July 2, 2024

Though thought to be a safer alternative, sparklers cause the most injuries from fireworks for young children.

As we celebrate the Fourth of July, Vanderbilt Health eye experts urge caution when handling fireworks.

“While fireworks can be enjoyable to watch, they can be extremely dangerous,” said Dr. Sylvia Groth of the Vanderbilt Eye Institute. “We just want to remind people that you can experience devastating vision loss if you are not properly handling fireworks.”

The U.S. Consumer Product Safety Commission reports that in 2023 there were 9,700 people treated nationally in ERs from fireworks injuries, including eight fatalities, and the majority of those incidents occurred around the Fourth of July.

Groth recalled that one recent year, in a single shift, she and her team treated 11 firework injuries at Vanderbilt and Monroe Carell Jr. Children’s Hospital at Vanderbilt. The majority were children.

“We are not talking about a bit of singeing of eyelashes,” she stressed. “We treated injuries from projectile fireworks. These patients will be forever impacted by their injuries.”

Sparklers burn hot enough to melt metal

Many people think sparklers are a safe alternative, but they are responsible for most injuries from fireworks in children 5 years old and younger. Sparklers burn at about 2,000 degrees — hot enough to melt some metals — and can quickly ignite clothing and cause severe burns to the face, hands and feet.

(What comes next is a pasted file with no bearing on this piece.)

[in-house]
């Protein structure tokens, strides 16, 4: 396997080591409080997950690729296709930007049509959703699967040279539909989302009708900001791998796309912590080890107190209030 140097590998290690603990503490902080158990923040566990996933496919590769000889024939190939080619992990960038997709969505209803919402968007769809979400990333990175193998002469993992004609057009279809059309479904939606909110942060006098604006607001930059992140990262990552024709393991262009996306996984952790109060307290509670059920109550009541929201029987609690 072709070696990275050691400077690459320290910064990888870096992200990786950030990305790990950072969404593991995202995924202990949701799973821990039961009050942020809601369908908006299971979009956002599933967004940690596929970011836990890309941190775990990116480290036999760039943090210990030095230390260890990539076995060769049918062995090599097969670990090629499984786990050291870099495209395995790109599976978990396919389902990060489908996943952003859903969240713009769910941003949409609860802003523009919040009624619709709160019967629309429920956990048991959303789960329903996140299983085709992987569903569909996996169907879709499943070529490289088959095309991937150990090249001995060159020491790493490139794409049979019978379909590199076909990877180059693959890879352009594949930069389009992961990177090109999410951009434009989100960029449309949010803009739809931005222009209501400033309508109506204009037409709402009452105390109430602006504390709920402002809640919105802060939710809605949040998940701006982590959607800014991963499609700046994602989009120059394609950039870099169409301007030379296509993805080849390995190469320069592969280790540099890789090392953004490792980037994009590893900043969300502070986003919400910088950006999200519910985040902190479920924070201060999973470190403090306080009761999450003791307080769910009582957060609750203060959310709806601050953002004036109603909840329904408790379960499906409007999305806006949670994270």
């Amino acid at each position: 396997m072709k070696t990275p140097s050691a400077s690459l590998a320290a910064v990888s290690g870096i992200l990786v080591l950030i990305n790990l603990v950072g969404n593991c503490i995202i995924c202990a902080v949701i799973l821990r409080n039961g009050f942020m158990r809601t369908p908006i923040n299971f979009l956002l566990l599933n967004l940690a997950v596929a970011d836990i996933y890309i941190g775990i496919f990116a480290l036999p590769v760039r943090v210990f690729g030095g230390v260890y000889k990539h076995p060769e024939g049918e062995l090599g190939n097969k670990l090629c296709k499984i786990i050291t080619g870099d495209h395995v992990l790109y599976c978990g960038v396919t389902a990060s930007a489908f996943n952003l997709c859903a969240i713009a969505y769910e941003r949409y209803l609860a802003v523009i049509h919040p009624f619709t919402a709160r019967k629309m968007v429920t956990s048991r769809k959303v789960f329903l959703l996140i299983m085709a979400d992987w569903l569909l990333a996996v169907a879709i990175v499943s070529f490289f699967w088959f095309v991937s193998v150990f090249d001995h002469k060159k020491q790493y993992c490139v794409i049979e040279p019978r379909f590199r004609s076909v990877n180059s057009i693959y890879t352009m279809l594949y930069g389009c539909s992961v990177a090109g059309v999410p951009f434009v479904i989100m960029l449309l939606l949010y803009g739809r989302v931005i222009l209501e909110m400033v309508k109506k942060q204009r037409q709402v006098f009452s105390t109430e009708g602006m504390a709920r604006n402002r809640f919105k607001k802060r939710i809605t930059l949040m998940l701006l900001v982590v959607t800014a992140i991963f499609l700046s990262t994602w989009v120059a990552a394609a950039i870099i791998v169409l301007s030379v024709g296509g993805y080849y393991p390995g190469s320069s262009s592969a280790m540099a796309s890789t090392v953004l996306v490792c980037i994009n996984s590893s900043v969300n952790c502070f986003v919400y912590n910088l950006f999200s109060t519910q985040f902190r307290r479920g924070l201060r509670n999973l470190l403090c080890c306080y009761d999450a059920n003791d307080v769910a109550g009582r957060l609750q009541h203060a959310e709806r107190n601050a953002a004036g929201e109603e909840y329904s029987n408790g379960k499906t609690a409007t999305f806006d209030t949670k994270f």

Vanderbilt Ophthalmology & Visual Sciences researcher Tonia Rex, PhD, who studies trauma-induced vision loss, said to consider the percentage of space the eye takes up on the body.

“It’s really a pretty small area,” Rex said. “But if you look at the percentage of burns that are incurred from fireworks that impact the eyes, it’s 14%. Typically, these injuries, which occur to the head, face, ears, make up 21% of injuries, and it’s usually because a person is looking right at the firework, or their eyes are in direct danger as they play with sparklers.

“Sparklers are a flammable object, and when children are swinging them around or using them as swords with their friends, the sparker can fly off and cause serious injury.”

Groth, who treats patients, said injuries range from chemical burns with cornea involvement, lid lacerations, orbital floor fractures (blowout fractures) and ruptured globes (meaning the eye was cut open).

Both Groth and Rex stress that protective goggles or clear, shatter-proof protective glasses are recommended when handling fireworks.

The National Safety Council offers the following tips:

  • Never allow young children to handle fireworks.
  • Anyone using fireworks or standing nearby should wear protective eyewear.
  • Never hold lighted fireworks in your hands.
  • Only use them away from people, houses and flammable material.
  • Only light one firework at a time, and maintain a safe distance after lighting.
  • Do not try to re-light or handle malfunctioning fireworks.
  • Soak both spent and unused fireworks in water for a few hours before discarding.
  • Keep a bucket of water nearby to fully extinguish fireworks that don’t go off, or in case of fire.
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